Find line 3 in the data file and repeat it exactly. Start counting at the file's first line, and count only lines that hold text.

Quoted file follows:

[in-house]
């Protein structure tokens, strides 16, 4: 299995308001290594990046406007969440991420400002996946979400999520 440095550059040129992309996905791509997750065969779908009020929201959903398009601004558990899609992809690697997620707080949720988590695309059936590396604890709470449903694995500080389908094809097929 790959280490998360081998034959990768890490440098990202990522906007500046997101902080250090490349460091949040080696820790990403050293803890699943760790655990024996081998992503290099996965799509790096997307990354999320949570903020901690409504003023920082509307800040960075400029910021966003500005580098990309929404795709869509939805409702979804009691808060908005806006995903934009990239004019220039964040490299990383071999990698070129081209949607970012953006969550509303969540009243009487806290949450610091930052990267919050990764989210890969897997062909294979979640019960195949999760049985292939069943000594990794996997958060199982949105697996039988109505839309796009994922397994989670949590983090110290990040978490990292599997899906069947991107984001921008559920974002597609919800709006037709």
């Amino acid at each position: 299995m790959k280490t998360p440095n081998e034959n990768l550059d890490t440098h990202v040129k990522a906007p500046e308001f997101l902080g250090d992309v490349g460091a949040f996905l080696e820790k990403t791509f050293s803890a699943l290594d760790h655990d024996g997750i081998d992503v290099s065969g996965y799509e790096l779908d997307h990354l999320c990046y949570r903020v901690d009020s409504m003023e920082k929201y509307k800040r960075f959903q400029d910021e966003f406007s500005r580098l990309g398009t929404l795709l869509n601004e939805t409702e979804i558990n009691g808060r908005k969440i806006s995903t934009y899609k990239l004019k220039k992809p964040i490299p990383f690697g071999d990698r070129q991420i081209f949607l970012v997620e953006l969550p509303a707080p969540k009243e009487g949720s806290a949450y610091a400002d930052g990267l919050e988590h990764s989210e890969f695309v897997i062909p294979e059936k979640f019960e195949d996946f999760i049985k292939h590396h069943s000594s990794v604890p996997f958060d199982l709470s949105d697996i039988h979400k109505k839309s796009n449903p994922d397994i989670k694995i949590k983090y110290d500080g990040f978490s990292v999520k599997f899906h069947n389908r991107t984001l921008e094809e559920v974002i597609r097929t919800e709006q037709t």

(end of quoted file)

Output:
């Amino acid at each position: 299995m790959k280490t998360p440095n081998e034959n990768l550059d890490t440098h990202v040129k990522a906007p500046e308001f997101l902080g250090d992309v490349g460091a949040f996905l080696e820790k990403t791509f050293s803890a699943l290594d760790h655990d024996g997750i081998d992503v290099s065969g996965y799509e790096l779908d997307h990354l999320c990046y949570r903020v901690d009020s409504m003023e920082k929201y509307k800040r960075f959903q400029d910021e966003f406007s500005r580098l990309g398009t929404l795709l869509n601004e939805t409702e979804i558990n009691g808060r908005k969440i806006s995903t934009y899609k990239l004019k220039k992809p964040i490299p990383f690697g071999d990698r070129q991420i081209f949607l970012v997620e953006l969550p509303a707080p969540k009243e009487g949720s806290a949450y610091a400002d930052g990267l919050e988590h990764s989210e890969f695309v897997i062909p294979e059936k979640f019960e195949d996946f999760i049985k292939h590396h069943s000594s990794v604890p996997f958060d199982l709470s949105d697996i039988h979400k109505k839309s796009n449903p994922d397994i989670k694995i949590k983090y110290d500080g990040f978490s990292v999520k599997f899906h069947n389908r991107t984001l921008e094809e559920v974002i597609r097929t919800e709006q037709t």